COMPLEXUL ENERGETIC OLTENIA (CEO) or Oltenia Energy Complex is Romania’s largest producer of coal-based energy with an installed gross capacity of 3 240 MW.  The company is responsible for 99% of national lignite production.  Its mines and power plants provide direct jobs for 13 000 people.

Lignite mining offers Romania a competitive advantage with the use of modern technologies and skilled labour to provide low-cost, base-load electricity.  Reserves of lignite are concentrated in a relatively small area of 250 square kilometres where lignite is mined in twelve opencast pits licensed for another fifty years.  These reserves provide a long-term, secure supply for the adjacent Turceni (1 320 MW) and Rovinari (990 MW) power plants.  Further to the south lie the 300 MW Craiova and 630 MW Ișalnița power plants, also lignite-fired.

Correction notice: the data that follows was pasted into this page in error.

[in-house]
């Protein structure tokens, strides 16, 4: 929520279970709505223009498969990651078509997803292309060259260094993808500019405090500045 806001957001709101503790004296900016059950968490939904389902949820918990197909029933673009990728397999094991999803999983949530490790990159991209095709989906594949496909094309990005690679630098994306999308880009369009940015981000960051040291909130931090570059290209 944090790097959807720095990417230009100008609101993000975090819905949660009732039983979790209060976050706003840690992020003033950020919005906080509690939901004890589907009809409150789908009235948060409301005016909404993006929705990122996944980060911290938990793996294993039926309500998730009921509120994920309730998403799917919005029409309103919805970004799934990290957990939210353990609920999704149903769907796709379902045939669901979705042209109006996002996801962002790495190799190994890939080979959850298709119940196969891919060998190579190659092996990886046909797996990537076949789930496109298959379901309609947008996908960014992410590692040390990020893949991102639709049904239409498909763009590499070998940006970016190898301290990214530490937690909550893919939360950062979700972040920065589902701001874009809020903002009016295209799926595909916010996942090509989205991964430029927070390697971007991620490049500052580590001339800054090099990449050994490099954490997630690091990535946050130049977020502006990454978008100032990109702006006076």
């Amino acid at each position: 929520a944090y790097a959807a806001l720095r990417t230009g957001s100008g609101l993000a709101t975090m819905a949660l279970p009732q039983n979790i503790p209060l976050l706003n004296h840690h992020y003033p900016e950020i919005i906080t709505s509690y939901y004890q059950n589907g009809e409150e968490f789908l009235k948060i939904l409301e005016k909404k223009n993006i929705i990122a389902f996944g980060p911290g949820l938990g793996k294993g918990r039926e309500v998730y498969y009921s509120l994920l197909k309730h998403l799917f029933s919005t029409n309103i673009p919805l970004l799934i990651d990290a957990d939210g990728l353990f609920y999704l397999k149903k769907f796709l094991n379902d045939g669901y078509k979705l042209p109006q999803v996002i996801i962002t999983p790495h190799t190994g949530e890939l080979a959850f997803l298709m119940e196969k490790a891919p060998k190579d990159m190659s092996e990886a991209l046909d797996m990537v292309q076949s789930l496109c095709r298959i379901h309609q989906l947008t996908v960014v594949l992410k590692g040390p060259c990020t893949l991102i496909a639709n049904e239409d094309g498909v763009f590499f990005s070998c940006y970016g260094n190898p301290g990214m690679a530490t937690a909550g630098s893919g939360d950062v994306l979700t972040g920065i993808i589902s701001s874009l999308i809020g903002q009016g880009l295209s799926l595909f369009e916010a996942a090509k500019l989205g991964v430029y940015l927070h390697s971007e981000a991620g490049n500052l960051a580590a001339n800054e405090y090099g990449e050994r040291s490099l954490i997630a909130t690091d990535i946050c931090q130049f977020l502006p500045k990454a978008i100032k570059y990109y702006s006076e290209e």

Since January 2017, the price of CO2 emission allowances under the EU emissions trading system (ETS) has imposed an unbearable financial burden on CEO.  In 2018, the company reported a loss of around €230 million, mainly due to its obligation to acquire CO2 allowances.  These now account for half of its total operating costs, so more than fuel and labour costs combined.  The company has been forced to take out loans for the purchase of allowances.  This is clearly an unsustainable economic situation for a country which depends on electricity from lignite-fired power plants.

Negotiations between CEO and CHINA HUADIAN ENGINEERING COMPANY to develop a new 600 MW lignite-fired unit that will replace some existing older units are currently ongoing.